Taking photographs may seem simple, but being a photographer is more than browsing through the viewfinder and pushing the exposure button. A photographer needs to know how to analyze the scene, speak in words that language cannot, and reach to the souls of people through a picture. During the Great Depression, many photographers captured the scenes of poverty and grief. However, there was only one photographer that truly captured the souls of Americans. According to Roy Stryker, Dorothea Lange "had the most sensitivity and the most rapport with people" (Stryker and Wood 41). Dorothea Lange was a phenomenal photographer that seized the hearts of people during the 1930s and beyond, and greatly affected the times of the Great Depression.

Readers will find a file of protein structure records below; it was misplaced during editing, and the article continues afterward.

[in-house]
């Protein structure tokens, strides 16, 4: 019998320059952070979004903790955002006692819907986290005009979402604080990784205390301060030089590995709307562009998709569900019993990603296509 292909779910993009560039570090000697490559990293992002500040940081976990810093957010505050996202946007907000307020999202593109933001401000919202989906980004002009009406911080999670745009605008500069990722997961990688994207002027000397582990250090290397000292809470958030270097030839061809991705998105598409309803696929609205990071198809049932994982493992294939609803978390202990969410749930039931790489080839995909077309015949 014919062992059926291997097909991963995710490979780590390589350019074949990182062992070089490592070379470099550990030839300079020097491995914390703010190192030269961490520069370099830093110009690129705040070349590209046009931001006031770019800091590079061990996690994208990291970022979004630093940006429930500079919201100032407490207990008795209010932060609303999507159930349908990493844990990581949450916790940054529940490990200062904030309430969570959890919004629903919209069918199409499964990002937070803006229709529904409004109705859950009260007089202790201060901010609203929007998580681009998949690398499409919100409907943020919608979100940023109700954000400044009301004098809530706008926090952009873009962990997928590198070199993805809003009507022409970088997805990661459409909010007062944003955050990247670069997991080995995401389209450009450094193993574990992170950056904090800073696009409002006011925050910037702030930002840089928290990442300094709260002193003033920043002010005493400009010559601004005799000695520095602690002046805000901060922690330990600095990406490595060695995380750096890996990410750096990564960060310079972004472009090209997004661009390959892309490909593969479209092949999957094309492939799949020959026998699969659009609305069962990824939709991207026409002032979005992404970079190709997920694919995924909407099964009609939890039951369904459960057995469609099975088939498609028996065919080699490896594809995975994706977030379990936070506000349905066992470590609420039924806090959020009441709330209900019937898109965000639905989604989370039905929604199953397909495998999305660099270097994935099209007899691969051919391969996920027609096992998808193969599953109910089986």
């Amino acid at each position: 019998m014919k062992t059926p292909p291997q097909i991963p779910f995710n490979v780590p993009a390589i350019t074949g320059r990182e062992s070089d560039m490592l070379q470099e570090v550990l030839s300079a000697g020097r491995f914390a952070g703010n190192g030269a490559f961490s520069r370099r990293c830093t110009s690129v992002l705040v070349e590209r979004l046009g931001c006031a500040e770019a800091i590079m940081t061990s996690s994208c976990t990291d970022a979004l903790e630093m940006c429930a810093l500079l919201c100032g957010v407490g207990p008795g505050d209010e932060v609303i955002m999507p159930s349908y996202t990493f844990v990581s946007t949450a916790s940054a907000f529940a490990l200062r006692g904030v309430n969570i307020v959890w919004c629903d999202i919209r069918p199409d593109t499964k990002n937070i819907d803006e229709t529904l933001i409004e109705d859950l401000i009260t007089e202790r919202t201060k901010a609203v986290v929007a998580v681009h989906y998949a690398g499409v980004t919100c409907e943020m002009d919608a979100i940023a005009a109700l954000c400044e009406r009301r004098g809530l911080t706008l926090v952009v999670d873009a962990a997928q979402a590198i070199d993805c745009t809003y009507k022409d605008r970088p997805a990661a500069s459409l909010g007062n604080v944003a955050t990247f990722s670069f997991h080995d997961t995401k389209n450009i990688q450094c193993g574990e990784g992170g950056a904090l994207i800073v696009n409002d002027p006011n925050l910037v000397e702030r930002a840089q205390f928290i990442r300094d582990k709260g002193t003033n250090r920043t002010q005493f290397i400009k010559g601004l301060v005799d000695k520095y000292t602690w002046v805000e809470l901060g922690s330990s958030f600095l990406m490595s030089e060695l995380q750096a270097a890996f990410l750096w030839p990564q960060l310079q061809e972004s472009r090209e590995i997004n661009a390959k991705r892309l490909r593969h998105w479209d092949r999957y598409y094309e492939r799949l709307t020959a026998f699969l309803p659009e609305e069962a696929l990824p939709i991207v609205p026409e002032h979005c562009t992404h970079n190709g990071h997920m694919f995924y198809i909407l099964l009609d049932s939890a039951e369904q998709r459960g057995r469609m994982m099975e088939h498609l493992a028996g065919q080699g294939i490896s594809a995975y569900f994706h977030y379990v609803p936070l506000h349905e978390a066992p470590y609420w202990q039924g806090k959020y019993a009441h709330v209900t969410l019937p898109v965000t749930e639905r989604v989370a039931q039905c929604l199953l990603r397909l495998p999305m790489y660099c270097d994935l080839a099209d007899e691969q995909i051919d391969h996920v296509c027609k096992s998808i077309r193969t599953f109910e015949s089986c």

Dorothea Lange was born on May 26, 1895 in Hoboken, New Jersey. When she was seven years old, she had become lame from polio. Polio lamed her right leg from the knee down. Dorothea said in reference of her childhood illness that "I think it was perhaps the most important thing that happened to me. It formed me, guided me, instructed me, helped me, and humiliated me" (Sufrin 75). When she was twelve years old, her father deserted the family and she never saw him or heard from him ever again. Her mother took a job in New York's Lower East Side and Dorothea attended public school there. She attended an all-girls' school called Wadleigh High School. During her high school years, she did not have many friends. However, being a loner helped her develop traits that helped her as a photographer. "Absent of friends and a teenager's social life, Lange spent time seeing and appreciating the visual images she saw in the everyday life of diverse and busy neighborhoods of New York City" (Oliver). She graduated high school in 1913 and soon decided to pursue her life as a photographer. In 1918, Dorothea Lange set for San Francisco and worked at a photo-finishing company. She soon opened up her own portrait studio. She was very...
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